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China looms large in G7 talks, Trudeau-Biden dialogue | CBC News

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How to deal with a more economically assertive and sometimes politically belligerent China dominated the official and unofficial dialogue among G7 leaders on Saturday, a senior government official said.

It also featured prominently during a brief face-to-face conversation between Prime Minister Justin Trudeau and U.S. President Joe Biden on the margins of the summit.

In both discussions, the official, who spoke on background, said Trudeau raised the plight of two Canadians, Michael Kovrig and Michael Spavor, detained by Beijing in retaliation for the arrest of a senior Chinese telecom executive, Meng Wanzhou.

Trudeau and Biden spoke directly about the ongoing work to secure the release of the two men. Whereas among all of the leaders there was a further, broader discussion about the ongoing detention and the international show of solidarity that accompanied their trials, said the official, who was not authorized to speak publicly.

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Border reopening also discussed

Separately, the prime minister and the president also talked about the steps both countries are considering to cautiously and gradually reopen the border.

It is the first time the two have met face-to-face since Biden was elected president last November, although they have had virtual conversations.

Prime Minister Justin Trudeau and U.S. President Joe Biden meet virtually in February. (Jonathan Ernst/Reuters)

Among the G7 leaders meeting at Carbis Bay, along England’s southwest coast, the challenge that was front and centre was the struggle of how to compete with Beijing’s increasingly aggressive drive to sign up developing countries for economic infrastructure projects.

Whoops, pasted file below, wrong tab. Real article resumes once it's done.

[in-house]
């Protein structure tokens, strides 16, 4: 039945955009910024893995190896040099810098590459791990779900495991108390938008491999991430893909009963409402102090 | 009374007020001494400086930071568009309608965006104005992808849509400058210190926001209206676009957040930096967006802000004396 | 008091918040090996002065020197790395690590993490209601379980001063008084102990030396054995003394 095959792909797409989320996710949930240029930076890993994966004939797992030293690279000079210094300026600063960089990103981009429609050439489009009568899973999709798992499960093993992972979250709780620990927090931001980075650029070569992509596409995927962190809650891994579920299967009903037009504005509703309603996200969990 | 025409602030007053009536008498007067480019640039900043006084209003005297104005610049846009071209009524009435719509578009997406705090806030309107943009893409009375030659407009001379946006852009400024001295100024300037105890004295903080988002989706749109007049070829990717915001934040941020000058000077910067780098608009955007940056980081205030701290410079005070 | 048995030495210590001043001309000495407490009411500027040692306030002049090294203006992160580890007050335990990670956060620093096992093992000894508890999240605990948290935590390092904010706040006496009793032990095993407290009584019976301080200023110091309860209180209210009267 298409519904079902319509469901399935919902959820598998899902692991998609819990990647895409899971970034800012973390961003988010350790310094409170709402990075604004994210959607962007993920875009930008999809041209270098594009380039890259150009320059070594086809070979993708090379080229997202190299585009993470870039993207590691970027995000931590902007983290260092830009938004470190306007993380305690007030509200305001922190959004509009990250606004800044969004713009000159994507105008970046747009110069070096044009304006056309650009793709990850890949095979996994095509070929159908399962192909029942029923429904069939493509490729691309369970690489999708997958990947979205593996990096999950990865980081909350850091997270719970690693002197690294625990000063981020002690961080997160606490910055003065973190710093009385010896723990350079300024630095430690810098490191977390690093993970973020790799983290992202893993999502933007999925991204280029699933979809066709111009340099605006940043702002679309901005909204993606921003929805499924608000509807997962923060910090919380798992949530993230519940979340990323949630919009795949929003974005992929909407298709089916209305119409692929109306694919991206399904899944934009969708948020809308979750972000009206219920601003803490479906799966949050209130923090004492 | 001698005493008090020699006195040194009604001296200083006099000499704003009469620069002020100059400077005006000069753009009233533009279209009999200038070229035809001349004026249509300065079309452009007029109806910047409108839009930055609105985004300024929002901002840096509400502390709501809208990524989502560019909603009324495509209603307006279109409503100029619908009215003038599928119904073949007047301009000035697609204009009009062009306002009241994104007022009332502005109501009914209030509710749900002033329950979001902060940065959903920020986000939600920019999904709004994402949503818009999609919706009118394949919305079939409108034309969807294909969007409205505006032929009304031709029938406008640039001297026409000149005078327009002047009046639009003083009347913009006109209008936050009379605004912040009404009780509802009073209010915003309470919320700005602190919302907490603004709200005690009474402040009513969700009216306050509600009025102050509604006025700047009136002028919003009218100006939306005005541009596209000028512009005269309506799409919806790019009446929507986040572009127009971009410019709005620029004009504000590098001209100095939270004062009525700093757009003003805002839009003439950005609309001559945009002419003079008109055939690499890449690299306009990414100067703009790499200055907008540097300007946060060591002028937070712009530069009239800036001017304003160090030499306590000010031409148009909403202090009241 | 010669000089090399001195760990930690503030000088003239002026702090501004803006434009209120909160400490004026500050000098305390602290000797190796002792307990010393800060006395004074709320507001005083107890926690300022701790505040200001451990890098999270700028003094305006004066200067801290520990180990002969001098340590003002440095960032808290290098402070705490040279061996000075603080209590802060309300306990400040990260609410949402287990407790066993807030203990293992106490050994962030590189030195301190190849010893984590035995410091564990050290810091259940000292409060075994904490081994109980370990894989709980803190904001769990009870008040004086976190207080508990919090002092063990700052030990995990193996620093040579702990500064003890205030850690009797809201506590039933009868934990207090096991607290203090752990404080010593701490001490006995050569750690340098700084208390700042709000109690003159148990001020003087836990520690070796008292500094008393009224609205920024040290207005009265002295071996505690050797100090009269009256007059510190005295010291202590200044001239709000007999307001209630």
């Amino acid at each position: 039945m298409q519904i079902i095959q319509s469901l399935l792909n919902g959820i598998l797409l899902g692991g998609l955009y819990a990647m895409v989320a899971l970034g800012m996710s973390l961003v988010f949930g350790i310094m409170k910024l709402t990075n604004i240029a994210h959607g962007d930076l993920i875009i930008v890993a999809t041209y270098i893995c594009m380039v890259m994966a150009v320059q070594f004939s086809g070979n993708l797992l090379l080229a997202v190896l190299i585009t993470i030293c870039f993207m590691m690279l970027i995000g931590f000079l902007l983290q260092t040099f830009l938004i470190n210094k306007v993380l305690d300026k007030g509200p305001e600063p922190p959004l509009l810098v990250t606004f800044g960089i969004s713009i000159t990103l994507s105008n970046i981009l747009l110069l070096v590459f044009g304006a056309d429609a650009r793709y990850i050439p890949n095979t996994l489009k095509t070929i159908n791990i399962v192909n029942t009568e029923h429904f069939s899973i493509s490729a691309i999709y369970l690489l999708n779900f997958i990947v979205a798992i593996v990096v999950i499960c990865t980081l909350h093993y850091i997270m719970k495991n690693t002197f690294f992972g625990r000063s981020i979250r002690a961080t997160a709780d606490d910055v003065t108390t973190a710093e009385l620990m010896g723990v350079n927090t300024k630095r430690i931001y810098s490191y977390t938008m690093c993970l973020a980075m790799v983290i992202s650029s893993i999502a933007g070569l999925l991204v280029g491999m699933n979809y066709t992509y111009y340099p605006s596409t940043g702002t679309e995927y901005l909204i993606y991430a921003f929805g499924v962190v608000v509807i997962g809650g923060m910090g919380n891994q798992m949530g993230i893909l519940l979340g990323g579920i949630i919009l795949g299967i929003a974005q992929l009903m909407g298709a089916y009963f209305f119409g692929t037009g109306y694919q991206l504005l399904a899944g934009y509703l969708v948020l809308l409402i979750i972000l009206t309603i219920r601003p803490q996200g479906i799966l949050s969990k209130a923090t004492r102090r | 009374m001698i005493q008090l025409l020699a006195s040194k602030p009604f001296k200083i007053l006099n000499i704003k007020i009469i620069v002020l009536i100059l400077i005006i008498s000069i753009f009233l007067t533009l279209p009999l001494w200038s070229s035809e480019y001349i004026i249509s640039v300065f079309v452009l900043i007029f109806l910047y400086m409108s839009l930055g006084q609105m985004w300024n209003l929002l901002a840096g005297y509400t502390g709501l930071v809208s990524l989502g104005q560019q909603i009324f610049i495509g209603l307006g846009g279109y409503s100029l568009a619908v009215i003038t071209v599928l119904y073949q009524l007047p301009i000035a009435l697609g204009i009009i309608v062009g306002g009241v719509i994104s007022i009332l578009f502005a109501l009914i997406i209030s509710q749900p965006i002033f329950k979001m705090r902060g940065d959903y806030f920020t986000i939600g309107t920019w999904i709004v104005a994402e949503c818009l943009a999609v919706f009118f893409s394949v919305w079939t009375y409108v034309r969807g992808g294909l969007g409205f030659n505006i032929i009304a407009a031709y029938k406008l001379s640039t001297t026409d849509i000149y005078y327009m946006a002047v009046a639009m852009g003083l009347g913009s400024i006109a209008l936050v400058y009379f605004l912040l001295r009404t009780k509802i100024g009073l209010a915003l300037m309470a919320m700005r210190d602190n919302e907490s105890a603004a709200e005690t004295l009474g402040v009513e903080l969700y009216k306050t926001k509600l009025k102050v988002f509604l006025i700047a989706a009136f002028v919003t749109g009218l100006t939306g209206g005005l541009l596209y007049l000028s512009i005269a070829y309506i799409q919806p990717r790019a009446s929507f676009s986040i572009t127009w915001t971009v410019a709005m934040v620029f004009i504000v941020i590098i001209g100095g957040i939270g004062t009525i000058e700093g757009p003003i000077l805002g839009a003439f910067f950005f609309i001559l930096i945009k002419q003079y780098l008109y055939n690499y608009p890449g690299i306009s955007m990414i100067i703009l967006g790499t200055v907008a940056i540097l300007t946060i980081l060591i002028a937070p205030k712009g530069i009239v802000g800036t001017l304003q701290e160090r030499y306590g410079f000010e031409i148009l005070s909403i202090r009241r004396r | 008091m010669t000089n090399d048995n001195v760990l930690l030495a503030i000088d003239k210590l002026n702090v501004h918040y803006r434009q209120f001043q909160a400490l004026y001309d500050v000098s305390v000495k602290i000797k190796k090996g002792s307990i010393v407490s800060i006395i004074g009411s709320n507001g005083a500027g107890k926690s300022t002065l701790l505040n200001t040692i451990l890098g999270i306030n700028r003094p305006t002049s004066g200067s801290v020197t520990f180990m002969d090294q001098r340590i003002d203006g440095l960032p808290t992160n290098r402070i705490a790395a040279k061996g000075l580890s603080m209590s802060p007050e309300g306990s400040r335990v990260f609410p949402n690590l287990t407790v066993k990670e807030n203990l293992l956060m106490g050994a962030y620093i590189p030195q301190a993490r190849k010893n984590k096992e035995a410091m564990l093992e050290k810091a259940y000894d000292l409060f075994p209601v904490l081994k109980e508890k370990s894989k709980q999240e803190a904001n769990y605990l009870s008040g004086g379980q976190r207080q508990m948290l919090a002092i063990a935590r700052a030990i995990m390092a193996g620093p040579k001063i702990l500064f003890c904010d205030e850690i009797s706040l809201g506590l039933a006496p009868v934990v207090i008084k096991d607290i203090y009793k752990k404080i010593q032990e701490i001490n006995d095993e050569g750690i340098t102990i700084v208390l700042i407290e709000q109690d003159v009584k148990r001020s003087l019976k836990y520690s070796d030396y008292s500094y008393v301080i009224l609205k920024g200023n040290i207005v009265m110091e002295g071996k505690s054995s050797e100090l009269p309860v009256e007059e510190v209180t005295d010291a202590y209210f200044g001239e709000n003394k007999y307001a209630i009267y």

Known as the “Belt and Road” initiative, the Chinese government has been financing the construction of key infrastructure projects — ports, railways and airfields — in strategic locations around the world with the intention of extending influence.

The U.S. is advocating for a G7 initiative that is being dubbed “Build Back Better for the World,” a global infrastructure plan where the world’s leading democracies would offer an alternative to the Chinese plan.

“As we come together on this partnership, our G7 partners have agreed that our real purpose here is to demonstrate that democracies and open societies can come together and deliver a positive choice to meet some of the biggest challenges of our time, not just for our people, but for people all over the world,” said a senior U.S. administration official, who also spoke on background, prior to the start of Saturday’s meeting.

Following the morning session, the Canadian official, briefing journalists travelling with Trudeau, said there was broad consensus on the overall strategic approach to China.

The official, however, tried to downplay the obvious divisions between the more strident U.S., Britain and Canada, on the one hand, and somewhat lukewarm European G7 members, some of whom have shown interest in Chinese infrastructure projects.

The World Bank estimates there is cumulative a need for $40 trillion of new and renewed infrastructure in the developing world through 2035.

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